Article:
Most soreness comes from the breakdown of fast twitch muscle fibers. Our bodies have both slow twitch and fast twitch fibers. Slow twitch fibers have a low recruitment factor, which simply means they get fired up at low outputs. Fast twitch fibers have a high recruitment factor, meaning it takes something more intense to get them going. A simple example would be raising your fork to your mouth, which requires slow twitch fibers, compared to raising a heavy barbell over your head, which requires fast twitch fibers. Furthermore, we all have some extra fast twitch fiber for emergencies. When you run from a bear, you're engaging these, which is why you're likely to run faster than you ever have before.
Fast twitch fibers are repaired much more slowly than slow twitch fibers. You can pretty much keep shoving food into your mouth and never get tired. When you do get tired, you'll be able to resume the activity quickly. Lifting a barbell over your head will wear you out, and it will take some time before your body is able to do it again. The more weight you add, the quicker you'll get tired and the longer it will take before your body is ready to do it again. And once you've escaped the bear, you'd do well to avoid him for a couple of weeks. Those emergency fibers you've thrashed will take that long to recover.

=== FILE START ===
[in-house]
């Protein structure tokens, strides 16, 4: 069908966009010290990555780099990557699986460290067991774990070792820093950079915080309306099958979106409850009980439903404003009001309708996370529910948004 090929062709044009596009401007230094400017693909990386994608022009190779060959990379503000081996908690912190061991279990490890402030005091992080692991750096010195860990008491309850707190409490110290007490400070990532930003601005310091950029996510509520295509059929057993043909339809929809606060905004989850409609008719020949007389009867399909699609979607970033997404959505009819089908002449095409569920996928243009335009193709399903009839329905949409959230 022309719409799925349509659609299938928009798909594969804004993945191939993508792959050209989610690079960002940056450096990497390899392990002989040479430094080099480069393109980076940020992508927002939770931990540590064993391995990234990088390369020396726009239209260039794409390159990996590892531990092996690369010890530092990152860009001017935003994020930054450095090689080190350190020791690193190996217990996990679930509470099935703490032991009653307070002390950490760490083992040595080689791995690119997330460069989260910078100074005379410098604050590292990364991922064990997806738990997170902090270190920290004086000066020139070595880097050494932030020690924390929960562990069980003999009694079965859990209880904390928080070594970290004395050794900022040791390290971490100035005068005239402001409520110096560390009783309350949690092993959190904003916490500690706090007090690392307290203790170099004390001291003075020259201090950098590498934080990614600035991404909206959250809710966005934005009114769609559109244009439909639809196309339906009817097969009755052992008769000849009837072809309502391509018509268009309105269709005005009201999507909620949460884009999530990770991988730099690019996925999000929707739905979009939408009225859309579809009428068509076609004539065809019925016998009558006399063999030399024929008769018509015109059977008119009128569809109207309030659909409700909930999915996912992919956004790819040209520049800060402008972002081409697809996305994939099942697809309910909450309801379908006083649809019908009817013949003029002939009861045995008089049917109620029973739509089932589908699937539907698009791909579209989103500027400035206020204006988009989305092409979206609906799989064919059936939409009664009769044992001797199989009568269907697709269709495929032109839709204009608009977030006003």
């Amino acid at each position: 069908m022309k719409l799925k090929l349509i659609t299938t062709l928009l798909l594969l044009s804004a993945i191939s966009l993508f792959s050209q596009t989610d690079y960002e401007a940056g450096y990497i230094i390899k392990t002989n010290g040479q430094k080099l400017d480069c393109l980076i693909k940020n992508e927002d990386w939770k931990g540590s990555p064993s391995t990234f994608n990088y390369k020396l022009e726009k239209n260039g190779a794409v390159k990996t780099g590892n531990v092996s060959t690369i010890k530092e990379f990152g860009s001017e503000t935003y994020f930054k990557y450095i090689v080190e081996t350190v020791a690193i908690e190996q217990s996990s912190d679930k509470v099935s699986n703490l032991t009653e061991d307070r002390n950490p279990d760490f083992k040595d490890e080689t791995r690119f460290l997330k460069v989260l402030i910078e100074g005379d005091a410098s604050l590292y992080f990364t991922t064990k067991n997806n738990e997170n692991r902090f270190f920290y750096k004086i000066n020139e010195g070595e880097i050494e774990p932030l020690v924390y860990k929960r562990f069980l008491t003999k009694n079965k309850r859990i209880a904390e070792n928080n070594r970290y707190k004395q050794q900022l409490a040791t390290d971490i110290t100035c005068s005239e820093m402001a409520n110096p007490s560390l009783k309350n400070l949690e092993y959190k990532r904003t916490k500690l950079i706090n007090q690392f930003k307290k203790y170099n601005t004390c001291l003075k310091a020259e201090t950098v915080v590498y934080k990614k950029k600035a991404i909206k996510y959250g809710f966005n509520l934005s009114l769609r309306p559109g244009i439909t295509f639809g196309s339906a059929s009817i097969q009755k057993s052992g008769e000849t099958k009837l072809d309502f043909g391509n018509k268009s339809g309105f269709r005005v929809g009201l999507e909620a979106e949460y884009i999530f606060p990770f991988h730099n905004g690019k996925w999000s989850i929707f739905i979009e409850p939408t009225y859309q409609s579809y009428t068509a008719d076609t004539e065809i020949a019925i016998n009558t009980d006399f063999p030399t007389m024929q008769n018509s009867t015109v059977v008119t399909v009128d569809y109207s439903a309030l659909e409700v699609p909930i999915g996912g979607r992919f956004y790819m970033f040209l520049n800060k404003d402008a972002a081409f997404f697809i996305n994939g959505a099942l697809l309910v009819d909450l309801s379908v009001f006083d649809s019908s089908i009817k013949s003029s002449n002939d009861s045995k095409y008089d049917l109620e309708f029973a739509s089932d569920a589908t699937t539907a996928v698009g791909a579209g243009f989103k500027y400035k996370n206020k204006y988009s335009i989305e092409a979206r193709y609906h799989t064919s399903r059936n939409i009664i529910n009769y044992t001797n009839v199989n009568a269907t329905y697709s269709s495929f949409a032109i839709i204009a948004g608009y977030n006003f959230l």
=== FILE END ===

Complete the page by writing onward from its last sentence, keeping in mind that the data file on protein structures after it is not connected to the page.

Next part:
Hypertrophy means muscle growth. Almost all training programs target this, even weight loss programs, because changing a body from rotund to svelte requires you to lose body fat. And the quickest way to lose body fat is to gain more muscle. Muscle requires more work from your body, even at rest, so you're body will take the nutrients from the foods you eat and store them in muscle tissue rather than adipose (or fat) tissue.
To create hypertrophy, you need to overload your muscle fibers progressively to keep breaking them down. As you get fitter, you engage higher-threshold muscle cell motor units to keep the overload coming. Breaking down exactly the number of muscle cells your body can replenish right away is nearly impossible. This means that to advance your level of fitness, you are going to break down more muscle fibers than you intended. When this happens, you get sore.
"I heard I would get less hungry and all I can think about is eating" is a common sentiment expressed on our Message Boards. The reason is somewhat obvious—our entry-level programs have low-calorie diets, not to mention restricted diets. Most of these people are simply craving the junk foods we've had them cut out.